JMS refers to Java Messaging Service which allows the software developers to loosely couple applications. It has an API (Application Programming Interface) through which we can receive, send, read, and create enterprise system messages.
JMS is a message oriented product which is quite expensive and complex. It provides an interface (Java) to write infrastructure code and allow solutions to be built easily and quickly.
Following are the main components of JMS:
I. Administered Objects – Destination, ConnectionFactory
IV. Objects – MessageProducer, MessageConsumer, MessageListener, MessageSelector
The component relationship could be explained with the below diagram.
I. Administered Objects
Following are called as the administered objects as they are created by the JMS provider administrator:
This object has the configuration information provided by JMS provider. This object is used by the Client to specify the destination for messages to be send and location to receive the messages.
There are 2 types of Interfaces Destination uses. They are:
i) Queue – It belongs to PTP (Point To Point) model
ii) Topic – It belongs to pub/sub (Publish / Subscribe) model
This object has the connection configuration information (IP address) provided by JMS provider. The connection is obtained through the Java Naming Directory Interface (JNDI) which enables the client to create a connection and get connected to the JMS server.
This component provides the connection (physical) to the JMS server. The physical connection is obtained with the help of ConnectionFactory object which provides the instances of configuration details to connect to the JMS server.
This component is responsible to receiving and sending messages, and for handling acknowledgements and managing transactions with the help of JMS objects.
It refers to the JMS object which are maintained and created by the admin that are used by the JMS clients. The following objects are used to receive and create messages in JMS:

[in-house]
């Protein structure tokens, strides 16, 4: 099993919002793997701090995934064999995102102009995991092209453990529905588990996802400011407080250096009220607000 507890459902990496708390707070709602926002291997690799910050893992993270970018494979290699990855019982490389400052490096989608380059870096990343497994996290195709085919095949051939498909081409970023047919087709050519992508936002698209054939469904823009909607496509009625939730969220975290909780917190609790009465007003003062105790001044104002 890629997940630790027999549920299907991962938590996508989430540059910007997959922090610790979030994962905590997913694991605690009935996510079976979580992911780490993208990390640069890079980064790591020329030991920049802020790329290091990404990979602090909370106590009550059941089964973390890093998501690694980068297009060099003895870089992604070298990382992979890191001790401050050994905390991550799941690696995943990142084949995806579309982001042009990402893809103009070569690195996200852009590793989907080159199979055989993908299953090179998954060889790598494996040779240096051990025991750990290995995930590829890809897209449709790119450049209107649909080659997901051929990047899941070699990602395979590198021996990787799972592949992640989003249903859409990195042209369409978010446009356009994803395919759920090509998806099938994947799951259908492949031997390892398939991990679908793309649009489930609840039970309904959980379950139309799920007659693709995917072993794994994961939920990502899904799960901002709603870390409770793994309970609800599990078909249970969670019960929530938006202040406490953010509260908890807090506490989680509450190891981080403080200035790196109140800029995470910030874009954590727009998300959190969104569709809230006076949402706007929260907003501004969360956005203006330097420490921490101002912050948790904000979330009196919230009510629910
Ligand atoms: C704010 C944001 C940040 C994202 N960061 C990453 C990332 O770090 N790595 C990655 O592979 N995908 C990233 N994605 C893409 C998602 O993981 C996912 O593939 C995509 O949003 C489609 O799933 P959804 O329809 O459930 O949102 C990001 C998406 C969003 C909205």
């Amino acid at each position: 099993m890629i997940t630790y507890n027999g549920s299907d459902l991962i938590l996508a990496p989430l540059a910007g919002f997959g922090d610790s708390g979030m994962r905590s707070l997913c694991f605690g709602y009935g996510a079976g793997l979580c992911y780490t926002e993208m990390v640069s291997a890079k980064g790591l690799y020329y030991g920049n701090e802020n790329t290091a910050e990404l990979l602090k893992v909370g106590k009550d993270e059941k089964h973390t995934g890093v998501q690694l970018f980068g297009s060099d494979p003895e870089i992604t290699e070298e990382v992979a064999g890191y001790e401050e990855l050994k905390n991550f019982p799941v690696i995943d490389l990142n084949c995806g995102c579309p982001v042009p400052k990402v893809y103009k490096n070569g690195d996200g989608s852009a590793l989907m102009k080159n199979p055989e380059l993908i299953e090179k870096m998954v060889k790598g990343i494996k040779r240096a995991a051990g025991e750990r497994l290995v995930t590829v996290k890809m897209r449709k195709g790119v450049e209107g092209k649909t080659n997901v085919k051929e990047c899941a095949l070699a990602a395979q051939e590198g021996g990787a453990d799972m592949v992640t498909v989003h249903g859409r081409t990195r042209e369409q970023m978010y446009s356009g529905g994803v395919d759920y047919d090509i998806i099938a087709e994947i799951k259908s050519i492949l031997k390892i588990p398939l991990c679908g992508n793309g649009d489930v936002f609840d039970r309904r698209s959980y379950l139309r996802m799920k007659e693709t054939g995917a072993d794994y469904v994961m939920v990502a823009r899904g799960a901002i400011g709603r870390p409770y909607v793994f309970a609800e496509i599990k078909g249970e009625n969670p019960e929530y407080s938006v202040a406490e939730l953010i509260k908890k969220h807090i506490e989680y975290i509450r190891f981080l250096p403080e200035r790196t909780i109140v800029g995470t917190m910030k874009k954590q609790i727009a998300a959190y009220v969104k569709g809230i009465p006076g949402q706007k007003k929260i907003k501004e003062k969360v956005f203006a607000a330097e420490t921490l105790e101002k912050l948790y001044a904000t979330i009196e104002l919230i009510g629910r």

iii) MessageSelector – This is used to filter the message that does not meet the specified criteria.
iv) MessageListener – This is used to process and receive messages asynchronously
MessageConsumer is for receiving messages synchronously or asynchronously to a particular destination which is created by the session object.
In case of synchronous communication, the consumer calls the any one of the methods receive or receiveNoWait and in case of asynchronous communication, the client registers MessageListener and starts consumer.
Almost all the messages in Java Messaging Service are exchanged asynchronously between clients where the producer never receive acknowledgement from consumer.
MessageProducer is for sending messages either via PTP or through pub/sub. In PTP (Point-To-Point) model, the destination is known as queue and in pub/sub model, the destination is known as topic.
In producer, we can set the delivery mode either as NON-PERSISTENT or PERSISTENT using the setDeliveryMode method. Non-Persistent has less overhead as the messages are not logged in the server or database.
We can also use the setPriority method to set the message priority. 0 indicates low priority and 9 indicates high priority. We can also use setTimeToLive method to mention the life time of the message in milliseconds.
MessageSelector belongs to String object which is used to filter the message that does not fit into the specified criteria.
The message selector can examine the header and compares an expression which is present in the String. The example for expression comprises of arithmetic operators, relational operators, string literals, and logical operators.
To process messages asynchronously, we have to use instantiate the MessageListener interface. We have to perform the following steps to process and receive messages asynchronously:
i) Create object which implements MessageListener interface and invoke the onMessage method
ii) Use setMessageListener method to register with the session object
iii) Use Connection object’s start method to start receiving messages.